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ESL forum > Grammar and Linguistics > Difference between "for..." and "during..."    

Difference between "for..." and "during..."


Difference between "for..." and "during..."
Could someone please explain the difference between "for the past few years..." and "during the past few years..."

21 Apr 2017      


Wow...difficult - for me at least ;-)))
I usually use the question words : How long ? = for ;  When ? = during.
eg : How long have you been working ? - For the past few years. ( I might not have always worked in this period of time...)
       When ? - During the past few years. ( period of time : I īve worked from beginning to end...)
Not quite sure about this !!
I īll check the answers to your message - then ;-))) Sorry for not being very helpful !

21 Apr 2017     

United States

Sometimes being quick is more useful than being completely right. You knew that others would contribute after you, so that your answer wouldn īt be the only one, so it īs a good thing. Prepositions are difficult in every language, so explaining them is never easy.
First of all, we don īt often use the expression "during the past few years". There īs definitely nothing wrong with it, but its meaning is very specific, so it isn īt all that useful. "During" is used to describe something that happens within a specified time period, with an emphasis on "within", when used with a period of time, or "at the same time as" when used with an event.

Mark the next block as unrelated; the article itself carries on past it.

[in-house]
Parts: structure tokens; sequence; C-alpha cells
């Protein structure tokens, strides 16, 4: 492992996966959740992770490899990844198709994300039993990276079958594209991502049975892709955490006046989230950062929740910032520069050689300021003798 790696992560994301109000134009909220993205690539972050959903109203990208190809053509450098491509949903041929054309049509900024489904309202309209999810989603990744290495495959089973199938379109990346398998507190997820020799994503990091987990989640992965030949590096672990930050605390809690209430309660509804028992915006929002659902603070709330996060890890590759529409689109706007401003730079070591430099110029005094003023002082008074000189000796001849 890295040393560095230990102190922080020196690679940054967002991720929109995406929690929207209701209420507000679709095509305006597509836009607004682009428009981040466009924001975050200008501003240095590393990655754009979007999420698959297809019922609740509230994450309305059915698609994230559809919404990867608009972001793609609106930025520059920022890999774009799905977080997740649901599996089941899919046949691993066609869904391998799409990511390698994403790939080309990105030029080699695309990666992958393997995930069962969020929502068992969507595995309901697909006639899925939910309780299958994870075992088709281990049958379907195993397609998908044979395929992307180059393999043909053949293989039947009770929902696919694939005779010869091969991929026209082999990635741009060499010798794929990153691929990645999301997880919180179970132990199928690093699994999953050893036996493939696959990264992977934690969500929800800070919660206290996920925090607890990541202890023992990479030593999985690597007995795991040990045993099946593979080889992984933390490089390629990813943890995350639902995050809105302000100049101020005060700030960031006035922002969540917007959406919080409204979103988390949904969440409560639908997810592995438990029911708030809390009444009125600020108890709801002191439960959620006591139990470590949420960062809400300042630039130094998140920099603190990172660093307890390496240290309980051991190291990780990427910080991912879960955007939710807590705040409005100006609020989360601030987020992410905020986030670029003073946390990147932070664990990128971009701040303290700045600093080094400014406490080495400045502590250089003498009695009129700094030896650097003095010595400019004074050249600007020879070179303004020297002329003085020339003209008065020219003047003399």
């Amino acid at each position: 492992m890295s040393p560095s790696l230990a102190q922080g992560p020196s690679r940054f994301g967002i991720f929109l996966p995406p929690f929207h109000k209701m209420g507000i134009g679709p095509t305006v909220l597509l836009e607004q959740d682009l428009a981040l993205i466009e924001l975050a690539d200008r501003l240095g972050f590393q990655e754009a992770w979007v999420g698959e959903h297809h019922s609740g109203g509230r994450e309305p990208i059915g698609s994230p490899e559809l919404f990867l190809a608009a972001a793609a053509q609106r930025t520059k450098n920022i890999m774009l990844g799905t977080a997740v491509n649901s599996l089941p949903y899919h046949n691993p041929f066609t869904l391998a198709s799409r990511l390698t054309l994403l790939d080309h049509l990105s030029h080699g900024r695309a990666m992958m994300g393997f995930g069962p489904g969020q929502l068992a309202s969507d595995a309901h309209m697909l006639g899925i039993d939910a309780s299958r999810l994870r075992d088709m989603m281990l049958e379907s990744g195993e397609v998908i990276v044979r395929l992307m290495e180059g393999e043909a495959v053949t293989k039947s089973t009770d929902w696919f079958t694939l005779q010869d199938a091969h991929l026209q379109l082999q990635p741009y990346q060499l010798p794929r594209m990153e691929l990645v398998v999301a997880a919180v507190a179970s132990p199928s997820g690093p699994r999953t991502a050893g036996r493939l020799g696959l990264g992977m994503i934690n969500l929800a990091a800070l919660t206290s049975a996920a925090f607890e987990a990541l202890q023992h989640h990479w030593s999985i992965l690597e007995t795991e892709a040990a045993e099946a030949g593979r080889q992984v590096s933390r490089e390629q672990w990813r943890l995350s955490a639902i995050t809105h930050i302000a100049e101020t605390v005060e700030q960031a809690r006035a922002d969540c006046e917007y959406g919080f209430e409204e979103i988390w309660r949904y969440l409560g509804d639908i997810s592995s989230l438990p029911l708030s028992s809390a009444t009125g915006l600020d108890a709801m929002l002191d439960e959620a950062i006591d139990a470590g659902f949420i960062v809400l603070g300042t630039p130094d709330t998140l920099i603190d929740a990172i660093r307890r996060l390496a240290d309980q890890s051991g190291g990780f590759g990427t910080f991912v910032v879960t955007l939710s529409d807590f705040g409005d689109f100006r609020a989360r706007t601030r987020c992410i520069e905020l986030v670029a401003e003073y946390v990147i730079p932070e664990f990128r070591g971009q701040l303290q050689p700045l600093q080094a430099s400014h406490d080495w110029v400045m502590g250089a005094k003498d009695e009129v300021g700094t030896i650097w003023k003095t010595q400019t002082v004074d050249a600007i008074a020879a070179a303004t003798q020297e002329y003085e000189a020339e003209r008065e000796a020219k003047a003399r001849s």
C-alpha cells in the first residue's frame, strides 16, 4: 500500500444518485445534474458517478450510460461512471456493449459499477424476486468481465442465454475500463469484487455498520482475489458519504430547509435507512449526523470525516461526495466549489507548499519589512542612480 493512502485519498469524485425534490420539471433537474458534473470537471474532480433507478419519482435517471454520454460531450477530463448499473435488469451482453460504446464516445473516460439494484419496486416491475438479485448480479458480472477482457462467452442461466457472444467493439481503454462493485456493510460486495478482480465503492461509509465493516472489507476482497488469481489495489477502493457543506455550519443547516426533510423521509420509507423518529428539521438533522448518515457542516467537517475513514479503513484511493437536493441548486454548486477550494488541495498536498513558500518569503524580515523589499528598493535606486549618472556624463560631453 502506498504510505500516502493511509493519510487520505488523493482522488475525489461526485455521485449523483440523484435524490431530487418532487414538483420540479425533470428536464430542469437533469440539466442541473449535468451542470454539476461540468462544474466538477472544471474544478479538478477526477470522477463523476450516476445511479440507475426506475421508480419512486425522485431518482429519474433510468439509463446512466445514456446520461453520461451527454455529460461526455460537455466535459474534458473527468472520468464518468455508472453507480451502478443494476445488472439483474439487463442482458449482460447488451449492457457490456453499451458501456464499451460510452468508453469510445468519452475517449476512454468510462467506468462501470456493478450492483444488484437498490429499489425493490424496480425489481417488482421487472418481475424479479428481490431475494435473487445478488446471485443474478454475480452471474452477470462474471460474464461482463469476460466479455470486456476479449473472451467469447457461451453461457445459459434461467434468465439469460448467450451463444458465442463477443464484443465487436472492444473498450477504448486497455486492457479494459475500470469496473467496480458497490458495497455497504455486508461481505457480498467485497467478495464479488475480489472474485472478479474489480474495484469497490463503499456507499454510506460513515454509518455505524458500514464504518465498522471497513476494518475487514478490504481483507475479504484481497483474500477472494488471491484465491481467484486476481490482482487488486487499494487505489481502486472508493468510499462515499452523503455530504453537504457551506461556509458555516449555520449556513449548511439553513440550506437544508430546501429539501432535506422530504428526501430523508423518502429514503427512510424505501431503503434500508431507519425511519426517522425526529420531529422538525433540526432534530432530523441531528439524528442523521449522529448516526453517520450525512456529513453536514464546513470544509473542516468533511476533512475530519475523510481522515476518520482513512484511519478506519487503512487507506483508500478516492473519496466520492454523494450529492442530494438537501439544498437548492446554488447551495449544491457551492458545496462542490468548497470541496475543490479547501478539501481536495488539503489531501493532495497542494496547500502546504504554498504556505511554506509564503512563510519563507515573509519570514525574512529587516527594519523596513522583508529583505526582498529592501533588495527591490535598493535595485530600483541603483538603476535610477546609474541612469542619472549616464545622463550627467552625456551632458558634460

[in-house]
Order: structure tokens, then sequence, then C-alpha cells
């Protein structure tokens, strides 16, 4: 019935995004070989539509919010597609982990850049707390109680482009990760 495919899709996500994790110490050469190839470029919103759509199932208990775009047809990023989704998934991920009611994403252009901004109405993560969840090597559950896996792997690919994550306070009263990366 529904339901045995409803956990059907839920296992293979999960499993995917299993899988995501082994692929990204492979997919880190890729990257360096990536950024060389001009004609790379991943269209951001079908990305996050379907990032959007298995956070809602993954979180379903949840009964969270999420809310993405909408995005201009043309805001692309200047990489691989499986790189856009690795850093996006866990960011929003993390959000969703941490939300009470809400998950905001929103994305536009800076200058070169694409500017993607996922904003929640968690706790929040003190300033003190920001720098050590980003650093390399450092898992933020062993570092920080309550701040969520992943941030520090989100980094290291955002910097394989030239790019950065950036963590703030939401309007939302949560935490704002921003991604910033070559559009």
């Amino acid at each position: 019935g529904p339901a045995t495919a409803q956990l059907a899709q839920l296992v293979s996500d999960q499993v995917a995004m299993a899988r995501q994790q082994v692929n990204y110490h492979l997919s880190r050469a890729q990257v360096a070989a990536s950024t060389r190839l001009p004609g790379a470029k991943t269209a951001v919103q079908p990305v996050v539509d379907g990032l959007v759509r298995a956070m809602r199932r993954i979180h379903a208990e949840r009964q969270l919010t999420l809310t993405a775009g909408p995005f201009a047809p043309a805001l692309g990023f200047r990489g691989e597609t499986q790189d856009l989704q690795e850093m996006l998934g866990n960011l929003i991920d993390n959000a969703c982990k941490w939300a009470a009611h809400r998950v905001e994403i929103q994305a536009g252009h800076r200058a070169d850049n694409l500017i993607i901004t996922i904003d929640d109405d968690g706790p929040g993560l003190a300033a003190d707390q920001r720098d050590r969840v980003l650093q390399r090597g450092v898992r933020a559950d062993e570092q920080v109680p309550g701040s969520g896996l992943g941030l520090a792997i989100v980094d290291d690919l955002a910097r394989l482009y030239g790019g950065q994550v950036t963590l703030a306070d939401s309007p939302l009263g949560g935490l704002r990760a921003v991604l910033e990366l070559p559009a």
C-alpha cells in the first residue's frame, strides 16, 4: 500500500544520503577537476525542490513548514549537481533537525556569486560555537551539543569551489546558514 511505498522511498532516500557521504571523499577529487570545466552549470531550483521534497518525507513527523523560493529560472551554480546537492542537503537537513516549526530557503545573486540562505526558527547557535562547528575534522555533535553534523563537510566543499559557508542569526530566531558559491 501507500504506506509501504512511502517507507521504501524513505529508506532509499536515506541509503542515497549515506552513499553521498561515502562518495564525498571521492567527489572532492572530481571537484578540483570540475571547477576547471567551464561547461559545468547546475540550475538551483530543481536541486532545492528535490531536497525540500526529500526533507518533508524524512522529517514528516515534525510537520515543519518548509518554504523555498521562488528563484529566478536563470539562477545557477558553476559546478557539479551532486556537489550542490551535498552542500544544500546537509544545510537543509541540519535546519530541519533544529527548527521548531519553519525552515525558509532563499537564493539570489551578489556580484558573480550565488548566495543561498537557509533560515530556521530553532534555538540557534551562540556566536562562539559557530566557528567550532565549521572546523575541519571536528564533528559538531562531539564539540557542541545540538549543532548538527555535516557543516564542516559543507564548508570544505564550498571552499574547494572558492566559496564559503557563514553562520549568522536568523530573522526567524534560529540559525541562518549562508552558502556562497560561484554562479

During the Civil War, women in the US wore hoop skirts. ("During" here means that the fashion happened at the same time as the war, although in this case it wasn īt limited to exactly that time.
During my lecture, two students in the back were looking at their phones.
Please visit me during my office hours. (within my office hours)
During the past few years, I īve had two periods of unemployment. (within that time period). I can īt say "for the past few years", because I wasn īt unemployed that whole time.
During the past few years, that country has had three revolutions. (within the period)
For the past few years, that country has been very unsettled. (over the whole period)

21 Apr 2017     


Tnank you, Bruce : very clear, useful....and kind ;-))
Have a nice Sunday,

23 Apr 2017     


Yes - I also teach my students to think about the difference between "during" as a section of time and "for" as the whole time. I usually draw a timeline on the board and colour in a section for "during" or the whole block for "for."
My friend came to stay during the summer holidays. (Maybe he came for 3 days, or a week.)
My friend came to stay for the summer holidays. (I hosted him for 8 weeks!) 

23 Apr 2017